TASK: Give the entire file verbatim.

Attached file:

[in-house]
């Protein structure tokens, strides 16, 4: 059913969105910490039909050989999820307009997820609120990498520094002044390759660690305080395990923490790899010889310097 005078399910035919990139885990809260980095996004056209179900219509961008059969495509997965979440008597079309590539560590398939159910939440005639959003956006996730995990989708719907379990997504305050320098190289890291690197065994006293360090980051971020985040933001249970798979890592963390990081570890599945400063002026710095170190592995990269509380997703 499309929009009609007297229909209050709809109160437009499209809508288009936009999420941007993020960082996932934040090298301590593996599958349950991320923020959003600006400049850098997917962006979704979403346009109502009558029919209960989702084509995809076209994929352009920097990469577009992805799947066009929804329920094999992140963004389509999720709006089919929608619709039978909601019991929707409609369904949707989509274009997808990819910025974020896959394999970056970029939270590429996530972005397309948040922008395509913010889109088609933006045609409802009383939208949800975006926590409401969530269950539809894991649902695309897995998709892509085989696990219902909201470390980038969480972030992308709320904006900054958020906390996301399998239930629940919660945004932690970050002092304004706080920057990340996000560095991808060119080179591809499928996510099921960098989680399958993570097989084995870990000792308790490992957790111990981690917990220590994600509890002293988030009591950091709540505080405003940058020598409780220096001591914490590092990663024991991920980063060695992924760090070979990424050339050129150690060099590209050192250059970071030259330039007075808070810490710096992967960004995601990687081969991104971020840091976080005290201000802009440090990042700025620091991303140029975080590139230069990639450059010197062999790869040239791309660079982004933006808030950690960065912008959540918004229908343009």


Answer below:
[in-house]
């Protein structure tokens, strides 16, 4: 059913969105910490039909050989999820307009997820609120990498520094002044390759660690305080395990923490790899010889310097 005078399910035919990139885990809260980095996004056209179900219509961008059969495509997965979440008597079309590539560590398939159910939440005639959003956006996730995990989708719907379990997504305050320098190289890291690197065994006293360090980051971020985040933001249970798979890592963390990081570890599945400063002026710095170190592995990269509380997703 499309929009009609007297229909209050709809109160437009499209809508288009936009999420941007993020960082996932934040090298301590593996599958349950991320923020959003600006400049850098997917962006979704979403346009109502009558029919209960989702084509995809076209994929352009920097990469577009992805799947066009929804329920094999992140963004389509999720709006089919929608619709039978909601019991929707409609369904949707989509274009997808990819910025974020896959394999970056970029939270590429996530972005397309948040922008395509913010889109088609933006045609409802009383939208949800975006926590409401969530269950539809894991649902695309897995998709892509085989696990219902909201470390980038969480972030992308709320904006900054958020906390996301399998239930629940919660945004932690970050002092304004706080920057990340996000560095991808060119080179591809499928996510099921960098989680399958993570097989084995870990000792308790490992957790111990981690917990220590994600509890002293988030009591950091709540505080405003940058020598409780220096001591914490590092990663024991991920980063060695992924760090070979990424050339050129150690060099590209050192250059970071030259330039007075808070810490710096992967960004995601990687081969991104971020840091976080005290201000802009440090990042700025620091991303140029975080590139230069990639450059010197062999790869040239791309660079982004933006808030950690960065912008959540918004229908343009």